However, I must say, that a film is not simply the sum of individual elements (direction, acting, photography, etc.). A film, which is about real Cinema, is something much more. Its value and charm lie precisely in the indefinably magical mix of all these and many other elements, which are difficult to describe and even more difficult to analyze.
- G.K.: The non-negotiable Purification. How did you choose this essential, apocalyptic swing of Medea at the end, which tragically frees the core of the concept "From a Machine God," but also the beating heart of in Cinema?
DA: I wasn't thinking about Euripides at all when I was shooting the film. While I was almost completely oblivious to him, when "Medea" like an almost complete project, came alone to find me twenty years ago. Indeed, you describe the combination very aptly.
But a careful look at my films will show that my heroes turn to the sky, almost always at the end. From 'Goodbye Berlin', 'Vox' and '2000+1 Shots' to 'Invisible', my heroes invoke this potentially 'floating into infinity.' And they offer us through their gaze, even as dead, what only an authentic work of art can give. Ascension!
- G.K.: Is there an invisible third actor-Choros in the film? Possibly from the humble observer Paramana, from the women who surround the child-killer Medea or more generally even from us the viewers?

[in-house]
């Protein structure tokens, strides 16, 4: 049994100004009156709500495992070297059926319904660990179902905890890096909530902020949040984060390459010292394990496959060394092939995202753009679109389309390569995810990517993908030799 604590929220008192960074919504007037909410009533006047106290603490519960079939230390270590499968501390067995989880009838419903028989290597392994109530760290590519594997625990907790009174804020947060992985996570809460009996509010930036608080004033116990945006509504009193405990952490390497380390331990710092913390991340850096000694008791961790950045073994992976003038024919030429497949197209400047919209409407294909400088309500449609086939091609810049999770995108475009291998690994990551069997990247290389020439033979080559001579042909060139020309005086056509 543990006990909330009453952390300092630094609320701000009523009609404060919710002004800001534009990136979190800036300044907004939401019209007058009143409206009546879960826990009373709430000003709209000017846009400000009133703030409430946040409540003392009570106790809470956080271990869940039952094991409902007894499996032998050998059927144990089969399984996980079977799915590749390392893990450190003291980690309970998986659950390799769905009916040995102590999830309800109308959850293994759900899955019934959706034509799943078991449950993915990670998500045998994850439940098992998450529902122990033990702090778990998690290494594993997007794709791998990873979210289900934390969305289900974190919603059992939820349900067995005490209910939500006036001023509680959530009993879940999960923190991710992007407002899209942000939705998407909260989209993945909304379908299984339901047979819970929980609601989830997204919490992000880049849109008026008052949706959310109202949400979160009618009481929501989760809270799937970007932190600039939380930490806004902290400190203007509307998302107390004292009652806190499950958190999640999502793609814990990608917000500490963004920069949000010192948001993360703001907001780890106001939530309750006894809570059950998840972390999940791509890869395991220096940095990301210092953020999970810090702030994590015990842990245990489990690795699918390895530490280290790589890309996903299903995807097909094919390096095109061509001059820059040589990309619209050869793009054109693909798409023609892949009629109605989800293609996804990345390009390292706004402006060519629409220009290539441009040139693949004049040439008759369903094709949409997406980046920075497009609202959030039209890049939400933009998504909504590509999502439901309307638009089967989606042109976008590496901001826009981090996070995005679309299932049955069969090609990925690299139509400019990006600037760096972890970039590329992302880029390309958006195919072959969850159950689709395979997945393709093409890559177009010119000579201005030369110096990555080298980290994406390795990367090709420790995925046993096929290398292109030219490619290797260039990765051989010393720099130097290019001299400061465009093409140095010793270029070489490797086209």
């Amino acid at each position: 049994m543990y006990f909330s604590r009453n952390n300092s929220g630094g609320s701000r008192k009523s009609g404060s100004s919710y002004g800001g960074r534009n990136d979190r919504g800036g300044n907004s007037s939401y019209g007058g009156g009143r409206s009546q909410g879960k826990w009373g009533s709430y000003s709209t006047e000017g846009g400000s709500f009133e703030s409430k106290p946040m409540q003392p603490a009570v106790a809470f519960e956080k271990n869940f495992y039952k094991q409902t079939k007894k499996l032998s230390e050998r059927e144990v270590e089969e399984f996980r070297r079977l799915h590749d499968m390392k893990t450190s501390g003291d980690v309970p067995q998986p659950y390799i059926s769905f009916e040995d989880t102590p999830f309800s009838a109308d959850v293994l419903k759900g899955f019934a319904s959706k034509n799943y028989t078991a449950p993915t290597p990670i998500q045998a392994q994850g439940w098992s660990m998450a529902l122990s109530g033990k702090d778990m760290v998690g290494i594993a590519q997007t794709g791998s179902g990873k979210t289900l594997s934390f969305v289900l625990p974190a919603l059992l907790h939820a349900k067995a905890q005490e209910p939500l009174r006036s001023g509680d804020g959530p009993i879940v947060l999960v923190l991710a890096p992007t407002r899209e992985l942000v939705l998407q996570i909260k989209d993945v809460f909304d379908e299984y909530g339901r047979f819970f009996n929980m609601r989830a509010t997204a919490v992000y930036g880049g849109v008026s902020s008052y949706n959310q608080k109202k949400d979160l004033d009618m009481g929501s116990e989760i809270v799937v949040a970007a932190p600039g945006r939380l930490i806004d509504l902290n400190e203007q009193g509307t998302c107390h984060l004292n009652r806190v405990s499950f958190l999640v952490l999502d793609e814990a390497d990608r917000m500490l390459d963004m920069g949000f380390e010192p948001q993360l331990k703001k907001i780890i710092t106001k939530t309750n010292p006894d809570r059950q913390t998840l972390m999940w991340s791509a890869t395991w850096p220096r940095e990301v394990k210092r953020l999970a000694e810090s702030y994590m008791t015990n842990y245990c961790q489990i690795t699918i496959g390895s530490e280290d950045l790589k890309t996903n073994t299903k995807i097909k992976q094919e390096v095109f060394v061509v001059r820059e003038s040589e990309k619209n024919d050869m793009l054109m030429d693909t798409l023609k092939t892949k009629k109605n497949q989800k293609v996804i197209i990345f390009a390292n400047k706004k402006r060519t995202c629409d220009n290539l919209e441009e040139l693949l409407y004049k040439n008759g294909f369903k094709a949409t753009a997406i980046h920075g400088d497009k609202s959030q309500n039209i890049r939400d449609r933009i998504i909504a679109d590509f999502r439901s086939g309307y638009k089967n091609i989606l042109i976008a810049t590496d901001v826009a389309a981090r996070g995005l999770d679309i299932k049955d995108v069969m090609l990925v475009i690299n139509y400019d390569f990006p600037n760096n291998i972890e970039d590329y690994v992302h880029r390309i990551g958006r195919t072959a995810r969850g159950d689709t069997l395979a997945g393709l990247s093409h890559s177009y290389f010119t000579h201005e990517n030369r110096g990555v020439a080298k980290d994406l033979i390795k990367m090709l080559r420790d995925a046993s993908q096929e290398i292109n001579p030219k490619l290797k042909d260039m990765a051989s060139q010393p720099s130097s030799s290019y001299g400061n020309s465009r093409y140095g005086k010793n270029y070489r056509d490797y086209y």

DA: Interesting observation, although from the initial conception of the film, (which as I said, came to find me on its own), there was never a Choros in the classical sense. The multiple interpretations for each individual element are indicative of the great density the film has as a whole. But also in every scene, even in every image.
That's exactly why no one knows what will happen. It is the ambiguity of some words, it is the hidden thoughts, it is the symbolism of places, images and much more. Thus, the film builds its own, unexpected world every moment.
In "The Seventh Continent / 60 Films Forever," my book that has just been publishsed, I write in the introduction: "Thousands of movies have been made. But there are few of them, which go beyond the simple storytelling. There are few of them, which have a special point of view, a personal look. These that create a new world. These, which are real Cinema." "Medea" is real Cinema.
- G.K.: The element of Supplication to kings & kneeling in general are presented with emphasis in the film. From Medea and other characters. It is not only about power relations, it also has a human dimension. Do you think there is a socio-political correlation of kneeling with Modern Man and if so, how has he managed to superimpose it on today?